In a letter to the PM, she said she had lacked "transparency and openness". However, Labour has called on Mrs May to reveal as to when government officials knew about the undisclosed meetings. Ms Patel admitted unauthorised meetings with Israeli officials had "lacked transparency".
Priti Patel has resigned as international development secretary following controversy over her meetings with Israeli officials. The BBC's Diplomatic Correspondent, James Landale, explains how a family holiday went terribly wrong for her.
The row began last week, when the BBC revealed Ms Patel arranged a number of private meetings with business and political figures during a family holiday to Israel in August. After the visit, she asked her officials to look into whether Britain could support humanitarian operations conducted by the Israeli army in the occupied Golan Heights area. But Foreign Office officials strongly advised against this as the need for humanitarian aid was greater elsewhere and giving aid to the military broke aid rules, BBC diplomatic correspondent James Landale said.
Ms Patel resigned having been told by the prime minister to return from an official trip in Africa and report to Downing Street. It is the second cabinet resignation in the space of seven days, after Sir Michael Fallon quit as defence secretary last week. He was replaced by Gavin Williamson, as Mrs May adjusted her government team.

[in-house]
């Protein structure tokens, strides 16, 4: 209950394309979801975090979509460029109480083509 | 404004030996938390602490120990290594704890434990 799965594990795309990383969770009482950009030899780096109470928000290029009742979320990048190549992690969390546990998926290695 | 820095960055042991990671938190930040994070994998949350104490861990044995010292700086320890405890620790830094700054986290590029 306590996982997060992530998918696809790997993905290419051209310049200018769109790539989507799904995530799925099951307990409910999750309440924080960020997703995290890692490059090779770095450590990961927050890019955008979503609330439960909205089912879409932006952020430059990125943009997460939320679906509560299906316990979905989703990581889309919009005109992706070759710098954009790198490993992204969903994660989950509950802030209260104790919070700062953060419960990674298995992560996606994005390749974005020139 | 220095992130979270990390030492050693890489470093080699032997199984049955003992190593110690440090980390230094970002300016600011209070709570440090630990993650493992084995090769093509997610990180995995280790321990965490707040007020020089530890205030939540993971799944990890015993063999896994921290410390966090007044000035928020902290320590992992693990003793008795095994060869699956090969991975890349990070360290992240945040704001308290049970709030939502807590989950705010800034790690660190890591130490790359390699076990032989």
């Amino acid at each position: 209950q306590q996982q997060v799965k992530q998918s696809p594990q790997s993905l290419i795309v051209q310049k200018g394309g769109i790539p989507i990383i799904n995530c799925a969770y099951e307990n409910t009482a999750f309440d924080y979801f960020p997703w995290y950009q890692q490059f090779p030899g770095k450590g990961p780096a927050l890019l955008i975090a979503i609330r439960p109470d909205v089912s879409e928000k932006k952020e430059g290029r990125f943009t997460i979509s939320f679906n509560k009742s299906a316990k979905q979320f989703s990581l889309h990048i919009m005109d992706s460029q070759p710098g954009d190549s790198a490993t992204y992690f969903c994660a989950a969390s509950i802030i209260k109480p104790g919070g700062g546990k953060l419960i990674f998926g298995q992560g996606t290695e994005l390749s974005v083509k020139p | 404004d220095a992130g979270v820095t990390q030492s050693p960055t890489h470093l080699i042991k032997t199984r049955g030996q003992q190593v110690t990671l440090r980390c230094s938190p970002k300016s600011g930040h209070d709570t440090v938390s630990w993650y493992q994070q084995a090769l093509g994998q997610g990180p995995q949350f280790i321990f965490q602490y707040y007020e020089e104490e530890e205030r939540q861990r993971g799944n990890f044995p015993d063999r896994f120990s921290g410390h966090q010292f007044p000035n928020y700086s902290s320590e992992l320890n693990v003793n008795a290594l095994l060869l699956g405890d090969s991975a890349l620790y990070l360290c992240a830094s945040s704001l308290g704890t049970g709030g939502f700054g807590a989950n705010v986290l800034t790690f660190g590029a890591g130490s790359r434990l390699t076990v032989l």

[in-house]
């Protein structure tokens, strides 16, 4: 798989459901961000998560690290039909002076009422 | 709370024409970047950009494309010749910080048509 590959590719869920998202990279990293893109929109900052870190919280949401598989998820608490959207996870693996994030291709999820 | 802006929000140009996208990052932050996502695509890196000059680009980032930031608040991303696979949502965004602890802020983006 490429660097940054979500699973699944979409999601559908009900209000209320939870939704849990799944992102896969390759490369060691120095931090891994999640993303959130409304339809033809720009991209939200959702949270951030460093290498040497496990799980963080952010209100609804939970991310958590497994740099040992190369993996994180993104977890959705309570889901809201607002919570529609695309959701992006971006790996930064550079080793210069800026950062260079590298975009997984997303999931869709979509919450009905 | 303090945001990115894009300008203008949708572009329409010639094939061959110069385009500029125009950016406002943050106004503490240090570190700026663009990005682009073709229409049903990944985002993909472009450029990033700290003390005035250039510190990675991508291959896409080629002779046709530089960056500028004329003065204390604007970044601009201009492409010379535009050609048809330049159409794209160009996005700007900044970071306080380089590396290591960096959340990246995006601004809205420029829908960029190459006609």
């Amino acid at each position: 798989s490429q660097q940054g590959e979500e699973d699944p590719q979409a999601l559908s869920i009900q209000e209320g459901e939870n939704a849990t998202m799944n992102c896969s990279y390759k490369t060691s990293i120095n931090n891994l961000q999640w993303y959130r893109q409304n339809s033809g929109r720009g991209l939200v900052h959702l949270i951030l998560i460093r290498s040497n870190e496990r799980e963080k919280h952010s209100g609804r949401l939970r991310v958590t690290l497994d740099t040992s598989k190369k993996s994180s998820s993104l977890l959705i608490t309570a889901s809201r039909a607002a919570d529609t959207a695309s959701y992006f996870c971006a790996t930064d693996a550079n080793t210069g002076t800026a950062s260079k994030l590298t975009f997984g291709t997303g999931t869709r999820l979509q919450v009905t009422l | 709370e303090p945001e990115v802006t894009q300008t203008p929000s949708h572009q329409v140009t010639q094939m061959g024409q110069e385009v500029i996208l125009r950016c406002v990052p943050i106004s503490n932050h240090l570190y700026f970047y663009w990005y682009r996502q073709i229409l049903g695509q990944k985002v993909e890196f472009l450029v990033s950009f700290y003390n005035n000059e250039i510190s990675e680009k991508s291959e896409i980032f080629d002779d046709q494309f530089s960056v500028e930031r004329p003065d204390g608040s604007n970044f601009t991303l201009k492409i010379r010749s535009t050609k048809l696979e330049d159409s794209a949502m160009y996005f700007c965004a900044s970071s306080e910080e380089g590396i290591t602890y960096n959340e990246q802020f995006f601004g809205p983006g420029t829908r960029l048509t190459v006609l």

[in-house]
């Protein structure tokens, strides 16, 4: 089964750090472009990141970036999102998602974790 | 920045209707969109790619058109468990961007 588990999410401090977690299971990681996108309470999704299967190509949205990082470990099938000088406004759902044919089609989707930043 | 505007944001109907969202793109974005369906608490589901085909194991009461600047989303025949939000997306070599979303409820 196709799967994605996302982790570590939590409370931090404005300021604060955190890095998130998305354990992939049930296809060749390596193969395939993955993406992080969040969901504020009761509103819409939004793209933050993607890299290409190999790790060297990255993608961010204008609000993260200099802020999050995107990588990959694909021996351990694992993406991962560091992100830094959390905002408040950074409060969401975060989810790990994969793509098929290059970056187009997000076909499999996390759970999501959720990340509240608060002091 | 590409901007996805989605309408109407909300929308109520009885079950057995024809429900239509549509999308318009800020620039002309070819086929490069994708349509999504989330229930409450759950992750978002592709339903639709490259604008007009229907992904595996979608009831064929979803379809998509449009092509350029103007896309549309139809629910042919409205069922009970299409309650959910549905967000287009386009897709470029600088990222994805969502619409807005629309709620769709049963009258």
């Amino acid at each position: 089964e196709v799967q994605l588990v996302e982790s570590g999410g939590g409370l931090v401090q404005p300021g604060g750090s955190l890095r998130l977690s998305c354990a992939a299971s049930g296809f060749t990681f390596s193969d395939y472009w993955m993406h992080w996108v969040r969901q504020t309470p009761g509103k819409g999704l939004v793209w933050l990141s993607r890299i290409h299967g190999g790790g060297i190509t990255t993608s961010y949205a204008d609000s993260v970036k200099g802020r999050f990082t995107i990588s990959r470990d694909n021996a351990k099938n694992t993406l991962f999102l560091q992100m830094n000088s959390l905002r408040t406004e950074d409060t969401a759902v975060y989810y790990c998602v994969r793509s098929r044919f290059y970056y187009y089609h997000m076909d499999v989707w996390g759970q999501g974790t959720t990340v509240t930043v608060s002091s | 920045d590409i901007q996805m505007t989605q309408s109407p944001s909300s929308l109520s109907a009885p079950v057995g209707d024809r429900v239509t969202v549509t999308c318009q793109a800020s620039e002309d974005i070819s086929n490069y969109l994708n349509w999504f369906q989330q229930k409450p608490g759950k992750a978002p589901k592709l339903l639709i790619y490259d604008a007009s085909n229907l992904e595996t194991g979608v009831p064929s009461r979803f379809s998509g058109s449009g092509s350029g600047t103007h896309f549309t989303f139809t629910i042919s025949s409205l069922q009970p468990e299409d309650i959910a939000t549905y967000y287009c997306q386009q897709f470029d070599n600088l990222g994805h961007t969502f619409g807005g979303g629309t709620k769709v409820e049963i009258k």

Ms Patel, who has served as the Tory MP for Witham in Essex since 2010, was formally reprimanded in Downing Street on Monday. She was asked to give details about the meetings, which were not sanctioned by the Foreign Office, and to correct information she initially gave when details of the meetings were published. It later emerged that she had held two further meetings in September with Israeli public security minister Gilad Erdan in Westminster and Israeli foreign ministry official Yuval Rotem in New York - again without government officials present.
Ms Patel's difficulties began last week, when the BBC revealed she had arranged a number of meetings with business and political figures during a family holiday to Israel in August, without telling Downing Street or the Foreign Office. It later emerged that after Ms Patel's visit to Israel, she asked her officials to look into whether Britain could support humanitarian operations conducted by the Israeli army in the occupied Golan Heights area.
A replacement for Ms Patel, who was a key figure in the Vote Leave campaign, was expected to be announced on Thursday, with a lot of attention on whether or not it goes to a Brexiteer.
Penny Mordaunt has been promoted to the cabinet as the new International Development Secretary, following the resignation of Priti Patel. Like Ms Patel, Ms Mordaunt was among Conservatives who backed Leave during the EU Referendum campaign. The former work and pensions minister, 44, has now left Downing Street and arrived at her new department.
It was the second cabinet resignation in a week. Last week Gavin Williamson replaced Sir Michael Fallon as defence secretary, after he quit saying his conduct had "fallen short" of the required standards after allegations of inappropriate sexual behavior.
Ms Mordaunt, MP for Portsmouth North, is a Royal Navy reservist and was appointed as the first female minister for the Armed Forces in 2015. It had been thought she was in the running to replace Sir Michael last week. She did not comment as she arrived at the Department for International Development on Thursday afternoon.